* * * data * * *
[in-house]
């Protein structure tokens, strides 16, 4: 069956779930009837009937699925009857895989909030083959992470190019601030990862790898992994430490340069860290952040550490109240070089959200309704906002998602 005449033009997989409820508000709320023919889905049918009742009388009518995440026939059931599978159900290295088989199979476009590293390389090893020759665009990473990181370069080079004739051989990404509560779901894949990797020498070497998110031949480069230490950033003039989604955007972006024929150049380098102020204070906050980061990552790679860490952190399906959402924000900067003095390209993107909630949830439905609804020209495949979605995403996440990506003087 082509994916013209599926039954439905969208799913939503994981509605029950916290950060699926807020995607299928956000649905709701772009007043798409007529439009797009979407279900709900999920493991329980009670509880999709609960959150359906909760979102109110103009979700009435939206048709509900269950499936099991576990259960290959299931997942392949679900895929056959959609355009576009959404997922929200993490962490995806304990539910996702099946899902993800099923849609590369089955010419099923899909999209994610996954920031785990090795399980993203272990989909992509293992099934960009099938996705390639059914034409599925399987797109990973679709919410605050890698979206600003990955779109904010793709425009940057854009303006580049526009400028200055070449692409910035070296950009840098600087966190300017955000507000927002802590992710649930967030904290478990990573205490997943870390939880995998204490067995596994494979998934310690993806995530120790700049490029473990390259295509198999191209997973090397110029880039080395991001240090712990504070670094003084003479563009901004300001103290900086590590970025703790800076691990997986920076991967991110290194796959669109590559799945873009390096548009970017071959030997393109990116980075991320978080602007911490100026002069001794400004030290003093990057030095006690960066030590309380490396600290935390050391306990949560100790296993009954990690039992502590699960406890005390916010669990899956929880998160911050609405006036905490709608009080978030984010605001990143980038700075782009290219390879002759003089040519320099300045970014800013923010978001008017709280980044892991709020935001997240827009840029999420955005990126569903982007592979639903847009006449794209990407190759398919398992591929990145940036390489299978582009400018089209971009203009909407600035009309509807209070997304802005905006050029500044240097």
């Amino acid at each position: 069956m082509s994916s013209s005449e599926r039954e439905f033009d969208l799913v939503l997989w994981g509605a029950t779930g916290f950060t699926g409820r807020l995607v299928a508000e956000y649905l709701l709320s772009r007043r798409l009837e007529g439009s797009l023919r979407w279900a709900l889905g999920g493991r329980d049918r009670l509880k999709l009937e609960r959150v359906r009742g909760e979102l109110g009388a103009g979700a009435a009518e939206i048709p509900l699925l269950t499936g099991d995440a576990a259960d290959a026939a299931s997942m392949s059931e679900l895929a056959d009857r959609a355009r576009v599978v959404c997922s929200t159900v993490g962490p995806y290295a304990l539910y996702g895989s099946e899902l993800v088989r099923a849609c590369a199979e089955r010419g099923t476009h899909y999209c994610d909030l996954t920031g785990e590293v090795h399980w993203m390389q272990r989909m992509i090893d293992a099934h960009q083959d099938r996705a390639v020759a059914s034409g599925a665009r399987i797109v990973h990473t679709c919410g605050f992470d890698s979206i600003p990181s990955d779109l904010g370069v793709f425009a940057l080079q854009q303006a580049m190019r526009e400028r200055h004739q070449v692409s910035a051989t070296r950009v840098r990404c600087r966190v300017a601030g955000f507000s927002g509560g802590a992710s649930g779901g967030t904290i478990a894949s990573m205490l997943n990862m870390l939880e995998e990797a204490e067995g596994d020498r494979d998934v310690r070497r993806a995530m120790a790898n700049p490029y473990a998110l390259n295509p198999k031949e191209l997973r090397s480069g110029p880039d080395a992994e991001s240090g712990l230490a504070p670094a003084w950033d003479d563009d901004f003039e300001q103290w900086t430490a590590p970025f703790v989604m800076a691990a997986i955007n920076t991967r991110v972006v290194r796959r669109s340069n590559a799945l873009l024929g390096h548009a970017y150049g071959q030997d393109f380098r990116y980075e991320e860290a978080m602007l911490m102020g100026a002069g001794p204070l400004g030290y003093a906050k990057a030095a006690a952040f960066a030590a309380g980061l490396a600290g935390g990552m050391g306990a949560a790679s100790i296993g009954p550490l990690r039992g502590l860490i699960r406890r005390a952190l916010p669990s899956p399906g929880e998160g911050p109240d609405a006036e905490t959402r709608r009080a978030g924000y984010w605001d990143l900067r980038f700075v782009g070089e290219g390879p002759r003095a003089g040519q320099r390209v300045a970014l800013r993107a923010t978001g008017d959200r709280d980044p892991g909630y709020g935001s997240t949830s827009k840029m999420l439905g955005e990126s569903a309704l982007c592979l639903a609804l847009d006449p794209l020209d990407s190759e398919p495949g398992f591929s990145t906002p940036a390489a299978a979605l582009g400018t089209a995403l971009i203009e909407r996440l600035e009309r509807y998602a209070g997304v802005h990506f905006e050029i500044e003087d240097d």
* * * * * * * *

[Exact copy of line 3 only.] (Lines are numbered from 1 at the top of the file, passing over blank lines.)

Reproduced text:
């Amino acid at each position: 069956m082509s994916s013209s005449e599926r039954e439905f033009d969208l799913v939503l997989w994981g509605a029950t779930g916290f950060t699926g409820r807020l995607v299928a508000e956000y649905l709701l709320s772009r007043r798409l009837e007529g439009s797009l023919r979407w279900a709900l889905g999920g493991r329980d049918r009670l509880k999709l009937e609960r959150v359906r009742g909760e979102l109110g009388a103009g979700a009435a009518e939206i048709p509900l699925l269950t499936g099991d995440a576990a259960d290959a026939a299931s997942m392949s059931e679900l895929a056959d009857r959609a355009r576009v599978v959404c997922s929200t159900v993490g962490p995806y290295a304990l539910y996702g895989s099946e899902l993800v088989r099923a849609c590369a199979e089955r010419g099923t476009h899909y999209c994610d909030l996954t920031g785990e590293v090795h399980w993203m390389q272990r989909m992509i090893d293992a099934h960009q083959d099938r996705a390639v020759a059914s034409g599925a665009r399987i797109v990973h990473t679709c919410g605050f992470d890698s979206i600003p990181s990955d779109l904010g370069v793709f425009a940057l080079q854009q303006a580049m190019r526009e400028r200055h004739q070449v692409s910035a051989t070296r950009v840098r990404c600087r966190v300017a601030g955000f507000s927002g509560g802590a992710s649930g779901g967030t904290i478990a894949s990573m205490l997943n990862m870390l939880e995998e990797a204490e067995g596994d020498r494979d998934v310690r070497r993806a995530m120790a790898n700049p490029y473990a998110l390259n295509p198999k031949e191209l997973r090397s480069g110029p880039d080395a992994e991001s240090g712990l230490a504070p670094a003084w950033d003479d563009d901004f003039e300001q103290w900086t430490a590590p970025f703790v989604m800076a691990a997986i955007n920076t991967r991110v972006v290194r796959r669109s340069n590559a799945l873009l024929g390096h548009a970017y150049g071959q030997d393109f380098r990116y980075e991320e860290a978080m602007l911490m102020g100026a002069g001794p204070l400004g030290y003093a906050k990057a030095a006690a952040f960066a030590a309380g980061l490396a600290g935390g990552m050391g306990a949560a790679s100790i296993g009954p550490l990690r039992g502590l860490i699960r406890r005390a952190l916010p669990s899956p399906g929880e998160g911050p109240d609405a006036e905490t959402r709608r009080a978030g924000y984010w605001d990143l900067r980038f700075v782009g070089e290219g390879p002759r003095a003089g040519q320099r390209v300045a970014l800013r993107a923010t978001g008017d959200r709280d980044p892991g909630y709020g935001s997240t949830s827009k840029m999420l439905g955005e990126s569903a309704l982007c592979l639903a609804l847009d006449p794209l020209d990407s190759e398919p495949g398992f591929s990145t906002p940036a390489a299978a979605l582009g400018t089209a995403l971009i203009e909407r996440l600035e009309r509807y998602a209070g997304v802005h990506f905006e050029i500044e003087d240097d």